Michael Ryley, Jonathan Dennison, Violent Theft > highway robbery, 18th May 1763.

Reference Number: t17630518-40
Offence: Violent Theft > highway robbery
Verdict: Guilty
Punishment: Death

248, 249. (M.) Michael Ryley and Jonathan Dennison were indicted for that they, on the king's highway, on Thomas Smith did make an assault, putting him in corporal fear and danger of his life, and stealing from his person one hat. val. 8 s. and one perriwig, val. 10 s. his property , April 21 . *

Thomas Smith . I am a baker , and live in St. George's, Wapping. I was going home on the 21st of April, about 11 at night, by the Butcher-row in East Smithfield , it was a very moon-light night, the two prisoner and the evidence came cross the way, and Dennison gave me a blow on my side with a stick, and got behind me and seized my hat, I put my hand up to save my head, then Roley came and knocked me down, and took my wig; they had all three sticks, (a large stick produced) this is the stick Ryley knock'd me down with. Seeing nothing but death before my eyes, I called out murder and thieves; they never spoke, but laid me on in a violent manner; they ran away, but were all three secured in a few minutes time in the watch-house; I knew them all perfectly. At the Justice's they denied it, and said they did not know one another; soon after Dennison said, how could we rob this gentleman when we were all three in company together at Stepney? Ryley said the same; then they said, if they did do it, I had my wig again.

William Smith . I was the officer of the night. I had heard a thief's whistle, I went to look towards Tower-hill; coming back into the watch-house, I heard murder and thieves cried towards the Butcher-row, I made what haste I could that way, I saw there two or three men running as fast as possible, they had all got through the posts but one, I jump'd through, and whether I touch'd that man or not, down he fell, and I upon him, I brought him to the watch-house, that was Ryley; other people were pursuing, they soon brought in Dennison and the evidence. The prosecutor there declared, that Dennison and Ryley were the two persons that robbed him; he said, he was not sure whether Mates the evidence used him ill or not, but he was in company with the others. They had each a stick. I took out of Ryley's pocket this clasp-knife. (Producing a knife, the blade about seven inches long.) Before the Justice they all said, they did not know one another; at last they all owned, they came together from Stepney.

Abraham Tilcherry . I and Anthony Glyn were going from Tower-hill towards East-Smithfield on the 21st of April, about 11 at night, it was a moon-light night, we met with the two prisoners and evidence, they had three club-sticks in their hands, they made a stop and looked at us, I saw their faces plain enough; when they were ten or fourteen yards from us, going towards the May-pole, we heard murder cried, we were then as near the Butcher-row as it is cross this courtyard; these three men came running back again as fast as they could towards Tower-hill we turned and run after them and cried, stop, shipmate! what signifies stopping, said one of them, it is only a drunken man which we ran against and he fell down. Mr. Smith catched Ryley just by the watch-house; Mates the evidence ran up into a corner, I and Anthony Glyn took him; I left him in Glyn's hands, and ran after Dennison, he ran up a court and got into some small gardens, people out of the windows told us where, then Glyn came, and seeing him upon a place said, if he would not come down, he would knock him down; Dennison said, if he would not hurt him, he would come down, which he did, and Glyn secured him; the other two had not been out of our sight at all, but Dennison might have been out of our sight about ten minutes.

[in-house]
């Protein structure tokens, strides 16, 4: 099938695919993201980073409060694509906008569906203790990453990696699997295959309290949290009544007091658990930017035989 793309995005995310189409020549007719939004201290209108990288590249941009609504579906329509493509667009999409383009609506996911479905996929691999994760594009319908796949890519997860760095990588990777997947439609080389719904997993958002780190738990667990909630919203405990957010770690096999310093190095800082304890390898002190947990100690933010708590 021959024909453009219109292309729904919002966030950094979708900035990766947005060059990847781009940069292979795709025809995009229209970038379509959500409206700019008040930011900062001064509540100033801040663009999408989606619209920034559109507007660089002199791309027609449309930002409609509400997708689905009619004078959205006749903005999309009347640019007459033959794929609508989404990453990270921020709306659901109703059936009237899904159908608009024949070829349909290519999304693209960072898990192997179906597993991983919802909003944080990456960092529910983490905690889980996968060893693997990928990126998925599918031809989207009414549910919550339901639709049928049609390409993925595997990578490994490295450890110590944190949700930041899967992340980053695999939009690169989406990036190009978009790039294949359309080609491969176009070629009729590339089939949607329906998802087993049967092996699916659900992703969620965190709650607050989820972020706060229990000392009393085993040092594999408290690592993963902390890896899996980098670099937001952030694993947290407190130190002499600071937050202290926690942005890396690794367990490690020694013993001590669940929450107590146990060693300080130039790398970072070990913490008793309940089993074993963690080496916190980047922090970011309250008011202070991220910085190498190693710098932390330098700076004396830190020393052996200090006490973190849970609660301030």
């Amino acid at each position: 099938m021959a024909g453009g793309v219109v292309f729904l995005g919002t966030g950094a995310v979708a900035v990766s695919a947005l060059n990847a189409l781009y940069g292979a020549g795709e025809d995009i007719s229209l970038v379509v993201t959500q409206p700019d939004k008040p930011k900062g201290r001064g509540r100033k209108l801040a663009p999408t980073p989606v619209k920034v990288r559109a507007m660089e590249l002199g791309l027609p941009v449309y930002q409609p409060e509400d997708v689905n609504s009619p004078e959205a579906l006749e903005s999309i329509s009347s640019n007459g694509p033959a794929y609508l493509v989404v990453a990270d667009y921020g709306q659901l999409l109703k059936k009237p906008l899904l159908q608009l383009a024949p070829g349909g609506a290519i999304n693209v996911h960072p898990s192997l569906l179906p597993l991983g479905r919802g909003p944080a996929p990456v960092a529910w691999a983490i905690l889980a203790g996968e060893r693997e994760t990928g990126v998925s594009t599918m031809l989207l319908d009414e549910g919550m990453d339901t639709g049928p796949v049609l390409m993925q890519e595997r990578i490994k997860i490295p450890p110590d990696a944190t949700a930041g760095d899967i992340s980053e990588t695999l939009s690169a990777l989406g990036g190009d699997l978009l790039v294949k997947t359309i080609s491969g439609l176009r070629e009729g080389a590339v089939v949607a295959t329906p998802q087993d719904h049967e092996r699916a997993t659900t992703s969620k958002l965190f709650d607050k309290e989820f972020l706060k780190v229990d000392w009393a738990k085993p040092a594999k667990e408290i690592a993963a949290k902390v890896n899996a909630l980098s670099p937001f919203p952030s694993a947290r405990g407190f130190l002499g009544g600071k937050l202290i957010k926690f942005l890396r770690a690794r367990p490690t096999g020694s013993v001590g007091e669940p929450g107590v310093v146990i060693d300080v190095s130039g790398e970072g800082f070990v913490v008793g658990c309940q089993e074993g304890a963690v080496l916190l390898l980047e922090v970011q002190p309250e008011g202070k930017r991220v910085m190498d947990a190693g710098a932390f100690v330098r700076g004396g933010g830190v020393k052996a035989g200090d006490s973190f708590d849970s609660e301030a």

Anthony Glyn confirmed the evidence given by Tilcherry.

George Comberlidge . I came that evening from Clapham with my master, who lives about a stone's cast from the Butcher-row, East-Smithfield; just as we got into the house, I heard murder cried, I ran, and saw the prosecutor without hat or wig, I ran after the prisoners, the constable immediately took Ryley, and while he was on the ground, I took that stick here produced out of Ryley's hand.

John Branson . Thomas Williams and I were going from the Custom-House towards Iron-gate, on the 21st of April, about a quarter before eleven at night; the two prisoners and the evidence were upon Little Tower-Hill, they made an attempt upon us; Mates struck Williams, I prick'd Riley in the belly with my tuck, and I believe I prick'd Dennison in the hand. They all appear'd to be of the same company.

Thomas Williams deposed to the same effect.

Joseph Mates . On the 21st of last month, the two prisoners and I were all at Stepney together playing at skettles; we came from thence

about seven, and drank from alehouse to alehouse in the back lane till about eight, then we went to the Ship and Star in East-Smithfield by the May-pole, and staid there till about ten; we passed these two officers on Tower-Hill; then we went up Little Tower-Hill, and met the prosecutor in East Smithfield about eleven; Dennison took his hat, Riley knocked him down and took his Wig; we ran away all together towards Tower-Hill, and were all taken. I have been from sea about three months.

Ryley said nothing in his defence.

Dennison's Defence.

I think it is a great imposition put upon me, to let a man swear my life away innocently, I thought the law would remedy this. I defy any man in the world betwixt me and my great God in heaven, to say I ever wronged a man of a shilling; I have many good friends in London, and I have as honest a principle as the best of them.

Both Guilty . Death .


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